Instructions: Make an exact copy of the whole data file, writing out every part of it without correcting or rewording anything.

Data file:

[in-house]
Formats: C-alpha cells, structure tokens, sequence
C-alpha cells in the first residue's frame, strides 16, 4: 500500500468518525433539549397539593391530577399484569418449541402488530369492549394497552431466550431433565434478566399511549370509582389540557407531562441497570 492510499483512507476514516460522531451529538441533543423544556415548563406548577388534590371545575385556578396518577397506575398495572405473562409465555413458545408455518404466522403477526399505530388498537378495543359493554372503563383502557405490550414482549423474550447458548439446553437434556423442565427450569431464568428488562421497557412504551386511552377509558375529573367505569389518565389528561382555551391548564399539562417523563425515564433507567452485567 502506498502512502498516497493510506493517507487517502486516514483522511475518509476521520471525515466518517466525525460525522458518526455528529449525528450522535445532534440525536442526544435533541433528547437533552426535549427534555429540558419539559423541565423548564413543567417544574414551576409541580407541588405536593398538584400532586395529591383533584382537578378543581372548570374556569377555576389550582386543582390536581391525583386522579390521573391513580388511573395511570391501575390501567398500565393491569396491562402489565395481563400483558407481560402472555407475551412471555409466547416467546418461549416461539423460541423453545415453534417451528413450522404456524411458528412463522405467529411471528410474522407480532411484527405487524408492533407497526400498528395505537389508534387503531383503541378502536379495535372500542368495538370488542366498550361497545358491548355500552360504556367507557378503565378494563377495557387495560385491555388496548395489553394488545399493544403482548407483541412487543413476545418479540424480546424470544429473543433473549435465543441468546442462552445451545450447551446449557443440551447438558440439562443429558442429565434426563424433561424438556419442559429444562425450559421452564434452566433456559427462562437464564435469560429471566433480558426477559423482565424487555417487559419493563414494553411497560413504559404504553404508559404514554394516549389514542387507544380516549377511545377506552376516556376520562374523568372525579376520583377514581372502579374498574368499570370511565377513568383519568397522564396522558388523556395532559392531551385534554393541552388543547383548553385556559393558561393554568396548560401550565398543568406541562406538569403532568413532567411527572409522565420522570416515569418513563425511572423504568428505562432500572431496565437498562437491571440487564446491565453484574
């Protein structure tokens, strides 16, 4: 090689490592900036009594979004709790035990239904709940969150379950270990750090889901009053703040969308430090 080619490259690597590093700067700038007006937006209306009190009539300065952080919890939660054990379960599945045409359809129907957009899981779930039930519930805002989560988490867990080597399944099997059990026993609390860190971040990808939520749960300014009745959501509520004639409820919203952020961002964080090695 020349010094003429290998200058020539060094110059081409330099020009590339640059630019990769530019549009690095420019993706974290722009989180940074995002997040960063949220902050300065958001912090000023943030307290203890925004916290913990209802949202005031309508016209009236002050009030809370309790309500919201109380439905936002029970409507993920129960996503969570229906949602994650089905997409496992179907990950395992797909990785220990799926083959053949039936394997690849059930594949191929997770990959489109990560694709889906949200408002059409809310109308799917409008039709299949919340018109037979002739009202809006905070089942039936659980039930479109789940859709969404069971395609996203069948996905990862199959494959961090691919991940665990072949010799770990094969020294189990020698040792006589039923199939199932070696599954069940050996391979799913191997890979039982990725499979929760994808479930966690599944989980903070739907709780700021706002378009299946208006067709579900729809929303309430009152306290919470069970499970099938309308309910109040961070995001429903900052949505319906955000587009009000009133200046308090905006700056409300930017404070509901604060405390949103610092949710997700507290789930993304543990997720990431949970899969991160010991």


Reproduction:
[in-house]
Formats: C-alpha cells, structure tokens, sequence
C-alpha cells in the first residue's frame, strides 16, 4: 500500500468518525433539549397539593391530577399484569418449541402488530369492549394497552431466550431433565434478566399511549370509582389540557407531562441497570 492510499483512507476514516460522531451529538441533543423544556415548563406548577388534590371545575385556578396518577397506575398495572405473562409465555413458545408455518404466522403477526399505530388498537378495543359493554372503563383502557405490550414482549423474550447458548439446553437434556423442565427450569431464568428488562421497557412504551386511552377509558375529573367505569389518565389528561382555551391548564399539562417523563425515564433507567452485567 502506498502512502498516497493510506493517507487517502486516514483522511475518509476521520471525515466518517466525525460525522458518526455528529449525528450522535445532534440525536442526544435533541433528547437533552426535549427534555429540558419539559423541565423548564413543567417544574414551576409541580407541588405536593398538584400532586395529591383533584382537578378543581372548570374556569377555576389550582386543582390536581391525583386522579390521573391513580388511573395511570391501575390501567398500565393491569396491562402489565395481563400483558407481560402472555407475551412471555409466547416467546418461549416461539423460541423453545415453534417451528413450522404456524411458528412463522405467529411471528410474522407480532411484527405487524408492533407497526400498528395505537389508534387503531383503541378502536379495535372500542368495538370488542366498550361497545358491548355500552360504556367507557378503565378494563377495557387495560385491555388496548395489553394488545399493544403482548407483541412487543413476545418479540424480546424470544429473543433473549435465543441468546442462552445451545450447551446449557443440551447438558440439562443429558442429565434426563424433561424438556419442559429444562425450559421452564434452566433456559427462562437464564435469560429471566433480558426477559423482565424487555417487559419493563414494553411497560413504559404504553404508559404514554394516549389514542387507544380516549377511545377506552376516556376520562374523568372525579376520583377514581372502579374498574368499570370511565377513568383519568397522564396522558388523556395532559392531551385534554393541552388543547383548553385556559393558561393554568396548560401550565398543568406541562406538569403532568413532567411527572409522565420522570416515569418513563425511572423504568428505562432500572431496565437498562437491571440487564446491565453484574
């Protein structure tokens, strides 16, 4: 090689490592900036009594979004709790035990239904709940969150379950270990750090889901009053703040969308430090 080619490259690597590093700067700038007006937006209306009190009539300065952080919890939660054990379960599945045409359809129907957009899981779930039930519930805002989560988490867990080597399944099997059990026993609390860190971040990808939520749960300014009745959501509520004639409820919203952020961002964080090695 020349010094003429290998200058020539060094110059081409330099020009590339640059630019990769530019549009690095420019993706974290722009989180940074995002997040960063949220902050300065958001912090000023943030307290203890925004916290913990209802949202005031309508016209009236002050009030809370309790309500919201109380439905936002029970409507993920129960996503969570229906949602994650089905997409496992179907990950395992797909990785220990799926083959053949039936394997690849059930594949191929997770990959489109990560694709889906949200408002059409809310109308799917409008039709299949919340018109037979002739009202809006905070089942039936659980039930479109789940859709969404069971395609996203069948996905990862199959494959961090691919991940665990072949010799770990094969020294189990020698040792006589039923199939199932070696599954069940050996391979799913191997890979039982990725499979929760994808479930966690599944989980903070739907709780700021706002378009299946208006067709579900729809929303309430009152306290919470069970499970099938309308309910109040961070995001429903900052949505319906955000587009009000009133200046308090905006700056409300930017404070509901604060405390949103610092949710997700507290789930993304543990997720990431949970899969991160010991």